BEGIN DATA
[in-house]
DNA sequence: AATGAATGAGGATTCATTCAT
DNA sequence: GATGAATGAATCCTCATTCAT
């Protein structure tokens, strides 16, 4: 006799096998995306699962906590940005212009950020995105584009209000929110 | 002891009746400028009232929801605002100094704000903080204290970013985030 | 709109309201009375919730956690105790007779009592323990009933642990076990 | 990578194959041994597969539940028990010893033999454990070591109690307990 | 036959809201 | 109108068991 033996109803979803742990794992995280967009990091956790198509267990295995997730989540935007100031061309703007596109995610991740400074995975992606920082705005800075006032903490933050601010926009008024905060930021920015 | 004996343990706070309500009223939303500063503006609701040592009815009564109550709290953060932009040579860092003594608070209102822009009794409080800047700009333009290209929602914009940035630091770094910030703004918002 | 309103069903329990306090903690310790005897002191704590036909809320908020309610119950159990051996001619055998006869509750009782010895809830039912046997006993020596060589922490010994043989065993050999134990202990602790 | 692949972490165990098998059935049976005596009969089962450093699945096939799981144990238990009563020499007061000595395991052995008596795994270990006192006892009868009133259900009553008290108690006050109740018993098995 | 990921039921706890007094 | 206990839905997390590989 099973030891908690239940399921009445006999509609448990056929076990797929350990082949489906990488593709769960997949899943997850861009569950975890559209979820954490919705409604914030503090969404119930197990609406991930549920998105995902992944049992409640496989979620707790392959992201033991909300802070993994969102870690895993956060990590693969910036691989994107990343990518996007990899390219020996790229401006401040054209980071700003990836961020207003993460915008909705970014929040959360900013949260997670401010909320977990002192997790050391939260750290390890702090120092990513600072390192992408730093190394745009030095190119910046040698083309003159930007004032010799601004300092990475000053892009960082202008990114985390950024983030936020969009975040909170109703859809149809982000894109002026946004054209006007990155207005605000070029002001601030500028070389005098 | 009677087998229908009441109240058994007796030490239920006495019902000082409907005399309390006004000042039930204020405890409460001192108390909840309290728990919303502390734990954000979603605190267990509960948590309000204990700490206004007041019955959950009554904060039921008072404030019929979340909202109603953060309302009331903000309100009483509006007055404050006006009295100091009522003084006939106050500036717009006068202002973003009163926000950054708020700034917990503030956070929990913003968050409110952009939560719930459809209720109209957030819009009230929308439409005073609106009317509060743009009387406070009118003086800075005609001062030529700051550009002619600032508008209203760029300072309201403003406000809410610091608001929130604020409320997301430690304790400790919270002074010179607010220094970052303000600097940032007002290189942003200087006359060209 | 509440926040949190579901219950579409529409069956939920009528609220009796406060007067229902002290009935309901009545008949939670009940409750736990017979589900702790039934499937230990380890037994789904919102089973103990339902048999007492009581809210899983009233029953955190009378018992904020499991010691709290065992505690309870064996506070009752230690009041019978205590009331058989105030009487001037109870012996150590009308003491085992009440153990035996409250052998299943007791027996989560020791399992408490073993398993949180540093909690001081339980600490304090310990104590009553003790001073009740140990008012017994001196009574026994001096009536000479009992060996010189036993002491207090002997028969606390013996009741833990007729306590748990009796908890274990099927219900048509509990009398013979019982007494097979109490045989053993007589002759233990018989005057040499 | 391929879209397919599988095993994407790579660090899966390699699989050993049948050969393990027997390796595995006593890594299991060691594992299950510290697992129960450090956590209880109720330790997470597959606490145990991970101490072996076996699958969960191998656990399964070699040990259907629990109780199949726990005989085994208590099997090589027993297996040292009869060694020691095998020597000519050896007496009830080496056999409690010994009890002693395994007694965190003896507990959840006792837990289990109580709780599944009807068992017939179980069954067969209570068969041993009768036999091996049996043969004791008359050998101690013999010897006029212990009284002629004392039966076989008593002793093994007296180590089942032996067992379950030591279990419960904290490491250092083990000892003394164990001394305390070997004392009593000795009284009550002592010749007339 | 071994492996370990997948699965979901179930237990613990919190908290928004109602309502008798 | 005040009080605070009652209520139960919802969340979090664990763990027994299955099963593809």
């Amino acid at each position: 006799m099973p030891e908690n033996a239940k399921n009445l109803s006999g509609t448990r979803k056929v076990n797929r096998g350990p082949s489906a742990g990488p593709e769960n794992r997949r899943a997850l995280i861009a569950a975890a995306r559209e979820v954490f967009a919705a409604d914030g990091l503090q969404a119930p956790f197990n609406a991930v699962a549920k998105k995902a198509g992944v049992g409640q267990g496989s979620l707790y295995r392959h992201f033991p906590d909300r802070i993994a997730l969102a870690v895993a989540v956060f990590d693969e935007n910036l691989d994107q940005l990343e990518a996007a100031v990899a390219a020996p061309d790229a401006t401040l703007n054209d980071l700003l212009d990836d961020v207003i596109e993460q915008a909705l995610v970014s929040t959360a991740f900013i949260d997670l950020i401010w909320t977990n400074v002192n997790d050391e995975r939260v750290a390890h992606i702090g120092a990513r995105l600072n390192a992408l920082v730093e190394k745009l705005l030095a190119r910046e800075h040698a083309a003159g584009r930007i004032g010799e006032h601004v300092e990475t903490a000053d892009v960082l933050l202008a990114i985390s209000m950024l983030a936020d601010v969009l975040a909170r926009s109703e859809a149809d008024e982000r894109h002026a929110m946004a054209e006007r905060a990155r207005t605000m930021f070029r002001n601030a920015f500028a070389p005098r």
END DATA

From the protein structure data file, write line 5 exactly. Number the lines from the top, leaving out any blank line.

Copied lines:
């Amino acid at each position: 006799m099973p030891e908690n033996a239940k399921n009445l109803s006999g509609t448990r979803k056929v076990n797929r096998g350990p082949s489906a742990g990488p593709e769960n794992r997949r899943a997850l995280i861009a569950a975890a995306r559209e979820v954490f967009a919705a409604d914030g990091l503090q969404a119930p956790f197990n609406a991930v699962a549920k998105k995902a198509g992944v049992g409640q267990g496989s979620l707790y295995r392959h992201f033991p906590d909300r802070i993994a997730l969102a870690v895993a989540v956060f990590d693969e935007n910036l691989d994107q940005l990343e990518a996007a100031v990899a390219a020996p061309d790229a401006t401040l703007n054209d980071l700003l212009d990836d961020v207003i596109e993460q915008a909705l995610v970014s929040t959360a991740f900013i949260d997670l950020i401010w909320t977990n400074v002192n997790d050391e995975r939260v750290a390890h992606i702090g120092a990513r995105l600072n390192a992408l920082v730093e190394k745009l705005l030095a190119r910046e800075h040698a083309a003159g584009r930007i004032g010799e006032h601004v300092e990475t903490a000053d892009v960082l933050l202008a990114i985390s209000m950024l983030a936020d601010v969009l975040a909170r926009s109703e859809a149809d008024e982000r894109h002026a929110m946004a054209e006007r905060a990155r207005t605000m930021f070029r002001n601030a920015f500028a070389p005098r």